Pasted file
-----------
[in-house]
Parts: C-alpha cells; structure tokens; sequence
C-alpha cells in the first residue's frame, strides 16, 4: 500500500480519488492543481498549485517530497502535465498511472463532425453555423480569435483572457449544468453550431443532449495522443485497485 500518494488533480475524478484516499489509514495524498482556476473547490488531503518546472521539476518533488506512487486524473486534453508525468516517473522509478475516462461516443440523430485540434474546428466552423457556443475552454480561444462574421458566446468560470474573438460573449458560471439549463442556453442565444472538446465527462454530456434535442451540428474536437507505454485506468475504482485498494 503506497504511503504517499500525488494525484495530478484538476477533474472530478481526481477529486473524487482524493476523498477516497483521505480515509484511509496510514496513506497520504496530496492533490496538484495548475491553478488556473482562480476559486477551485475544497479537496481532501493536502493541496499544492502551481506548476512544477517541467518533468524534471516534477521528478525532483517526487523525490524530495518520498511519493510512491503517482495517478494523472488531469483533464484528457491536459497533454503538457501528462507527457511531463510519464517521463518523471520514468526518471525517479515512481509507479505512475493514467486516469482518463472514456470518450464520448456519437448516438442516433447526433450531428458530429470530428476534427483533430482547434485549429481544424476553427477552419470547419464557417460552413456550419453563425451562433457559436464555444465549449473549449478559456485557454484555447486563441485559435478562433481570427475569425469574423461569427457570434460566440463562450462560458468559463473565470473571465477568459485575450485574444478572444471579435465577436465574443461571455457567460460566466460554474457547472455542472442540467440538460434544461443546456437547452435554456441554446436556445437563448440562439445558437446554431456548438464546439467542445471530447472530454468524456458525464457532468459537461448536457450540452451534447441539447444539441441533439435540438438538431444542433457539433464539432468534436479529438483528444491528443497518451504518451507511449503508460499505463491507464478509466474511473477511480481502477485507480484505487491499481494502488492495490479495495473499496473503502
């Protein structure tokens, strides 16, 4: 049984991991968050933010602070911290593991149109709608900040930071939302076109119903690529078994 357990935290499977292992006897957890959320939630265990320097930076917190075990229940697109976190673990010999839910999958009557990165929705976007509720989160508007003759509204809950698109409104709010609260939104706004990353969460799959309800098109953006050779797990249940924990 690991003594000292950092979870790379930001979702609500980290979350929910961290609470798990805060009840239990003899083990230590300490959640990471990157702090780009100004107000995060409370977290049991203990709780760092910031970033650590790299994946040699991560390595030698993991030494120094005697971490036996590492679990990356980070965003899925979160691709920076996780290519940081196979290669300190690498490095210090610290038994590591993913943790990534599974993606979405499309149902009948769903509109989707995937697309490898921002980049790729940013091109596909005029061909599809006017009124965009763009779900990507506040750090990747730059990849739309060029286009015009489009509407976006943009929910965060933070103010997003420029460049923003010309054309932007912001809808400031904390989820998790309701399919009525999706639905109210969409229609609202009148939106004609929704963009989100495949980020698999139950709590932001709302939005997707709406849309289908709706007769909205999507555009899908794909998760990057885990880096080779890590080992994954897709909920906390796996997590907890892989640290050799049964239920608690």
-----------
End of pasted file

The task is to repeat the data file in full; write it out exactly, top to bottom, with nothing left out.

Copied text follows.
[in-house]
Parts: C-alpha cells; structure tokens; sequence
C-alpha cells in the first residue's frame, strides 16, 4: 500500500480519488492543481498549485517530497502535465498511472463532425453555423480569435483572457449544468453550431443532449495522443485497485 500518494488533480475524478484516499489509514495524498482556476473547490488531503518546472521539476518533488506512487486524473486534453508525468516517473522509478475516462461516443440523430485540434474546428466552423457556443475552454480561444462574421458566446468560470474573438460573449458560471439549463442556453442565444472538446465527462454530456434535442451540428474536437507505454485506468475504482485498494 503506497504511503504517499500525488494525484495530478484538476477533474472530478481526481477529486473524487482524493476523498477516497483521505480515509484511509496510514496513506497520504496530496492533490496538484495548475491553478488556473482562480476559486477551485475544497479537496481532501493536502493541496499544492502551481506548476512544477517541467518533468524534471516534477521528478525532483517526487523525490524530495518520498511519493510512491503517482495517478494523472488531469483533464484528457491536459497533454503538457501528462507527457511531463510519464517521463518523471520514468526518471525517479515512481509507479505512475493514467486516469482518463472514456470518450464520448456519437448516438442516433447526433450531428458530429470530428476534427483533430482547434485549429481544424476553427477552419470547419464557417460552413456550419453563425451562433457559436464555444465549449473549449478559456485557454484555447486563441485559435478562433481570427475569425469574423461569427457570434460566440463562450462560458468559463473565470473571465477568459485575450485574444478572444471579435465577436465574443461571455457567460460566466460554474457547472455542472442540467440538460434544461443546456437547452435554456441554446436556445437563448440562439445558437446554431456548438464546439467542445471530447472530454468524456458525464457532468459537461448536457450540452451534447441539447444539441441533439435540438438538431444542433457539433464539432468534436479529438483528444491528443497518451504518451507511449503508460499505463491507464478509466474511473477511480481502477485507480484505487491499481494502488492495490479495495473499496473503502
């Protein structure tokens, strides 16, 4: 049984991991968050933010602070911290593991149109709608900040930071939302076109119903690529078994 357990935290499977292992006897957890959320939630265990320097930076917190075990229940697109976190673990010999839910999958009557990165929705976007509720989160508007003759509204809950698109409104709010609260939104706004990353969460799959309800098109953006050779797990249940924990 690991003594000292950092979870790379930001979702609500980290979350929910961290609470798990805060009840239990003899083990230590300490959640990471990157702090780009100004107000995060409370977290049991203990709780760092910031970033650590790299994946040699991560390595030698993991030494120094005697971490036996590492679990990356980070965003899925979160691709920076996780290519940081196979290669300190690498490095210090610290038994590591993913943790990534599974993606979405499309149902009948769903509109989707995937697309490898921002980049790729940013091109596909005029061909599809006017009124965009763009779900990507506040750090990747730059990849739309060029286009015009489009509407976006943009929910965060933070103010997003420029460049923003010309054309932007912001809808400031904390989820998790309701399919009525999706639905109210969409229609609202009148939106004609929704963009989100495949980020698999139950709590932001709302939005997707709406849309289908709706007769909205999507555009899908794909998760990057885990880096080779890590080992994954897709909920906390796996997590907890892989640290050799049964239920608690």